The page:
The Spirituality of Designer Religions (Monte Wilson)

DSC00542You can’t read a magazine or watch TV without hearing some rock star or movie actor gushing on and on about being a “spiritual person.” Same goes for Facebook, where people post such profound bon mots as, “I am not religious. I am spiritual.” Maybe it’s just me but this always leaves me wondering: You’re spiritual? To what spirit are you referring? It begs the question, doesn’t it?

“Being spiritual” doesn’t say enough for me to have even the slightest clue as to what you are describing or asserting about your beliefs. If we have a Buddhist, a Baptist, and a believer in Brahman, each saying he is spiritual, aren’t they all saying something categorically different? And if a word can mean so many different things to different people, why confuse your listeners with such an amorphous word?

Why, indeed.

While there are probably more reasons than I can imagine, I believe that most all of them can be traced back to two.

When I say that I am spiritual, I am letting you know that I believe in something higher than myself, but am not suggesting – the pantheon of gods forbid—that my spirituality is superior or higher or nobler than your spirituality. Well, unless, that is, your “spirituality” includes what you believe are divinely given moral codes with which I disagree: then you are “religious.” My spirituality makes no base and disgusting judgments about the behavior of others because doing so is my one sacred prohibition.

Okay. There are some behaviors upon which my spirituality demands I call down hell and damnation.

It always baffles me when people go on and on about the horrific nature of God’s Ten Commandments, only to discover that they actually have created far more sacrosanct laws than we find on Moses’ two tablets. They sit there telling me how restrictive The Ten Commandments are, how morally reprehensible or barbaric it is, and then, when I light up a cigar or order a 24 oz porterhouse or they hear about my stash of banned light-bulbs I am still using or my belief in a free market economy or of the one hundred other sacred cows of theirs that I am goring by my behavior, they want me stoned or shunned…or at least have my right to vote taken away.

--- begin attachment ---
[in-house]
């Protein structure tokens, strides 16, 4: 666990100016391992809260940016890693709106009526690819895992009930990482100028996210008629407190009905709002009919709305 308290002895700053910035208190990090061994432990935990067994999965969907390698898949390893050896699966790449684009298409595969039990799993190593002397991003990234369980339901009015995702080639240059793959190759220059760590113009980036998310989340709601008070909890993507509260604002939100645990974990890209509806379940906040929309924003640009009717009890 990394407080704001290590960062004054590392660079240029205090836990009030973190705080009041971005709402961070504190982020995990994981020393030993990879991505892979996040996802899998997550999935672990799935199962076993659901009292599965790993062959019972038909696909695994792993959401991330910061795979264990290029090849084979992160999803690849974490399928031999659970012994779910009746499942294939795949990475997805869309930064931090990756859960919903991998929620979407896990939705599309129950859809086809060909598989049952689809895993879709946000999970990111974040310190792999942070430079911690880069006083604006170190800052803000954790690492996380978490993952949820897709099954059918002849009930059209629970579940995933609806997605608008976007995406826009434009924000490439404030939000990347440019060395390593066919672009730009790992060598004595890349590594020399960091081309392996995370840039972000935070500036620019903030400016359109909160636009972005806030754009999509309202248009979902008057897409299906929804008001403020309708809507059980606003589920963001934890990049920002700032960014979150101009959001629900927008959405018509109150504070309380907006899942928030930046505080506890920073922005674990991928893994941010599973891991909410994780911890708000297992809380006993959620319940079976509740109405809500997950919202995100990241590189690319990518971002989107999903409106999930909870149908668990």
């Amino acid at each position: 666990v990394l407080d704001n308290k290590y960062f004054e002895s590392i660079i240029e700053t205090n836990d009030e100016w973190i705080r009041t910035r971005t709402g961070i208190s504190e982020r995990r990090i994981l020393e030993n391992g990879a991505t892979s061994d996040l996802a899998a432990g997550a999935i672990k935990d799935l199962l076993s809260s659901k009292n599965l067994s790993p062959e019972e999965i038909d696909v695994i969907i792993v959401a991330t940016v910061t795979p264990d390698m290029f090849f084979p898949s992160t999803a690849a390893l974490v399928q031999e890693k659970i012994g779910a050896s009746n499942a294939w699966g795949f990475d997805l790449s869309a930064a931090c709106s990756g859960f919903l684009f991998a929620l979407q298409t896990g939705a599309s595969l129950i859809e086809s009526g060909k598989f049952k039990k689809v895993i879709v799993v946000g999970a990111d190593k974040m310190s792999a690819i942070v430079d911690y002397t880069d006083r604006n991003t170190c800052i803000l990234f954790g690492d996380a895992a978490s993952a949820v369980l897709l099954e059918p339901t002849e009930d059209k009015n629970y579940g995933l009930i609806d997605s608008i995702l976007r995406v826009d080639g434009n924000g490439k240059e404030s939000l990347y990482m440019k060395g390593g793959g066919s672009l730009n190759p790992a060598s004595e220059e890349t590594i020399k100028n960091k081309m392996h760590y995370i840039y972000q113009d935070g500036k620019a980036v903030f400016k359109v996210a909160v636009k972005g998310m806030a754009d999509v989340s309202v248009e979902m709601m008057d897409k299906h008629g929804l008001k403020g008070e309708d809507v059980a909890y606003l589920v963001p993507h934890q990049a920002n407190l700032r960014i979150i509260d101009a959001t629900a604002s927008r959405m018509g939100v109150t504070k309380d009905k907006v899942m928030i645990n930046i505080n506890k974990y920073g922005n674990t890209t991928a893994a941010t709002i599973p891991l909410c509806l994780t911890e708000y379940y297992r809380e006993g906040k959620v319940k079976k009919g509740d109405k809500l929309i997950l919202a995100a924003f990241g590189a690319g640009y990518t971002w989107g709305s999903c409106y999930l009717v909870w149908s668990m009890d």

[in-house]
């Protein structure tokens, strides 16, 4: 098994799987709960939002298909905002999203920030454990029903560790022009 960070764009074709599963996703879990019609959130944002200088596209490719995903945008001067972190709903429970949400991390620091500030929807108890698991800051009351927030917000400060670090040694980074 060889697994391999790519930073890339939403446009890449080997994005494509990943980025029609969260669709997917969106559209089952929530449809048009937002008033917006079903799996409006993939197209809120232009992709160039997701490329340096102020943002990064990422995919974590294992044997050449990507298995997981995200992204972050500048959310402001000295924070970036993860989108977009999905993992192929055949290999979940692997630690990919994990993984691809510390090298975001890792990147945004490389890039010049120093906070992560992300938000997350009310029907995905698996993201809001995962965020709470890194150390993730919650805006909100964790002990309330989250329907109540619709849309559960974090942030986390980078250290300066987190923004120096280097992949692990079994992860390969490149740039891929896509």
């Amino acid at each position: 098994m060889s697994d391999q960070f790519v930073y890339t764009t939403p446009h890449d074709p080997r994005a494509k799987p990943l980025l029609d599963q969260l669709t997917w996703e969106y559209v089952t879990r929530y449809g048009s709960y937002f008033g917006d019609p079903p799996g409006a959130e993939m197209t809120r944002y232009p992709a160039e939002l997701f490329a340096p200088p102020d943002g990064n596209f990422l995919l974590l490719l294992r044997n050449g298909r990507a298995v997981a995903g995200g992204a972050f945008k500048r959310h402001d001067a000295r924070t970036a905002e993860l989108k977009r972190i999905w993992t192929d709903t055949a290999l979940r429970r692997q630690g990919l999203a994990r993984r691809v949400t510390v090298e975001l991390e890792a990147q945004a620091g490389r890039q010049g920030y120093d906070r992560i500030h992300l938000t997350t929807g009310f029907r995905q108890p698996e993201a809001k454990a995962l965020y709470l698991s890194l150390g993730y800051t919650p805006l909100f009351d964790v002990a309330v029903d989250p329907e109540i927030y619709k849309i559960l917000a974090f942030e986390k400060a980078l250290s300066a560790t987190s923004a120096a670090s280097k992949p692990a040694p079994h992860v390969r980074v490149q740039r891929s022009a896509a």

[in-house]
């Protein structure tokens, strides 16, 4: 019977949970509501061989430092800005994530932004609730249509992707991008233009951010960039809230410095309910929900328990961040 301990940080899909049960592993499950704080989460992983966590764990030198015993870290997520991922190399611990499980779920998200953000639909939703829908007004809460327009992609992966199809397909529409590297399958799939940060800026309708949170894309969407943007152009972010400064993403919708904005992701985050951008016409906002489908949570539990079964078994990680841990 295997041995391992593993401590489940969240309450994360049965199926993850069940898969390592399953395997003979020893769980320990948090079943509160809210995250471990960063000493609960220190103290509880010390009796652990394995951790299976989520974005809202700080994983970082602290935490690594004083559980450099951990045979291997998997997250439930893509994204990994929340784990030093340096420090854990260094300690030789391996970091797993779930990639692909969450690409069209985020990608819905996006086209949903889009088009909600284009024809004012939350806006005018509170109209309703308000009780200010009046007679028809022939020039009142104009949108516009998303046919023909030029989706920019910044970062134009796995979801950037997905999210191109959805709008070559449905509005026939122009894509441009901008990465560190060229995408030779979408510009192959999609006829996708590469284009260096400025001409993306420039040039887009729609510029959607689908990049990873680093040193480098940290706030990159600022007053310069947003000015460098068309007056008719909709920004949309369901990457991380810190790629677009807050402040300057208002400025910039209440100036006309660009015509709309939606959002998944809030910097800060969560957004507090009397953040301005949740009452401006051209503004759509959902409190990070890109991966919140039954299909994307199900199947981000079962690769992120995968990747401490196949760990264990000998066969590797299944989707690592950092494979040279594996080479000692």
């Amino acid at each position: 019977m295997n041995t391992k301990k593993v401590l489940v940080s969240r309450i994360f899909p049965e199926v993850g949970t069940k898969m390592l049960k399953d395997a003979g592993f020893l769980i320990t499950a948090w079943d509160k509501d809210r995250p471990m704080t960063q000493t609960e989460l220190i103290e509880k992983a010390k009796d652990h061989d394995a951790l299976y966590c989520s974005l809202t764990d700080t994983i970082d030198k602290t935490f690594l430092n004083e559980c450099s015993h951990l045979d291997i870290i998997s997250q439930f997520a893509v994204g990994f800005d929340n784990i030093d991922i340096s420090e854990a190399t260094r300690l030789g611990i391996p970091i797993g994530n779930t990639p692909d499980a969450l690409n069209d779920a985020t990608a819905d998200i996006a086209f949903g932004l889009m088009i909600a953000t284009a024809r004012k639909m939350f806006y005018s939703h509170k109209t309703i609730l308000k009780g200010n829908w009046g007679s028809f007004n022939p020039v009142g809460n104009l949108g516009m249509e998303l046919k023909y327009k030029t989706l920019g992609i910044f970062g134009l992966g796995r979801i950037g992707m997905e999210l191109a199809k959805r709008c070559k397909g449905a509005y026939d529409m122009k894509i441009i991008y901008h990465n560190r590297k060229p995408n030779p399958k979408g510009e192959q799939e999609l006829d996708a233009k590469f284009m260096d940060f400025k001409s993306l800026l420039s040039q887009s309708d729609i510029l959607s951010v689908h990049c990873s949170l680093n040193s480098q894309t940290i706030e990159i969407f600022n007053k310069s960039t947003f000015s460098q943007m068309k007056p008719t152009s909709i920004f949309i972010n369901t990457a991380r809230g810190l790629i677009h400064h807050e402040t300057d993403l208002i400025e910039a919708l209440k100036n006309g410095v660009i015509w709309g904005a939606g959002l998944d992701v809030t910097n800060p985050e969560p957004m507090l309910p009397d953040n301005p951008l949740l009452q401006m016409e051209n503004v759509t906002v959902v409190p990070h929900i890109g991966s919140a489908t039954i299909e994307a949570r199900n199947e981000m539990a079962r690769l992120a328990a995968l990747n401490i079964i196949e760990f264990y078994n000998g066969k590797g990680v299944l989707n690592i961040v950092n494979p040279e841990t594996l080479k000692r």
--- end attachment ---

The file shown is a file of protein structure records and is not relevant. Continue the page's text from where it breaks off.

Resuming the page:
Which brings me to the second reason. By referring to myself as being “spiritual and not religious,” I get to believe and behave however I choose. Is that cool, or what? There are no dogmas, no codes of behavior, and no traditions, other than those I create for myself. Maybe I’ll take a little from Buddha, a smidgen from Hinduism, and something from Jesus about loving others, and, Voila: I have my self-created designer religion that demands nothing of me other than what I want it to.

Why not just say, “I have designed my own religion”? I can’t say that because it would make me sound like I have a god-complex. Then what about professing that I practice syncretism: a combination of various beliefs and practices taken from many religions that were chosen according to what makes me feel good about myself, fits my personality, and supports my chosen cultural mores.  O. Wait a minute. Those are basically saying the same thing, aren’t they.

Guest Author

Monte E. Wilson

Monte Wilson trains individuals, teams, and organizations to develop personal and team effectiveness. His work has taken him around the globe and for 40 years he has trained thousands of international leaders in the fields of communication and persuasion, education, and non-profit organizations. As a Corporate Trainer and Life Coach, he has specialized in working across cultural lines throughout the world to establish and sustain successful businesses, both large and small. ESPN, ABC, United Technologies and Best Buy.

As an authority on leadership development, Monte has worked with men and women across five continents, teaching them how to reinvent themselves, their communities and their organizations.

Copyright, Monte E Wilson, 2015

Posted in American Evangelicalism, Discipleship, Leadership, Spirituality | Leave a comment

Spiritual Friendship: Finding Love in the Church as a Celibate Gay Christian (A Review)

DanToday’s guest writer is Dan Brennan, author of the important book, Sacred Unions, Sacred Passions: Engaging the Mystery of Friendship Between Men and Women.

Where was I to find love? Where was I to give love?

If Scripture and the Christian tradition were right that I shouldn’t

try to find a husband, surely the apparent corollary couldn’t also be

right—that I was therefore cut off from any deep, meaningful

form of intimacy and communion. Could it?”

Wesley Hill


As an evangelical who has significant interest in the connection between sexuality and friendship, I was eagerly awaiting the delivery of Wesley Hill’s Spiritual Friendship: Finding Love in the Church as a Celibate Gay Christian. He did not disappoint.

Although Hill writes from the perspective of a gay celibate, he writes as an evangelical who seeks to integrate a post-Freudian view of sexuality with friendship. To be clear, Hill doesn’t use that phrase. That comes from take. In my own language, some of the distinctive features of a post-Freudian sexuality are that it 1) affirms we are all spiritual-sexual beings, 2) expands the meaning of sexuality beyond genital engagement, and 3) embraces friendship love in relational sexuality.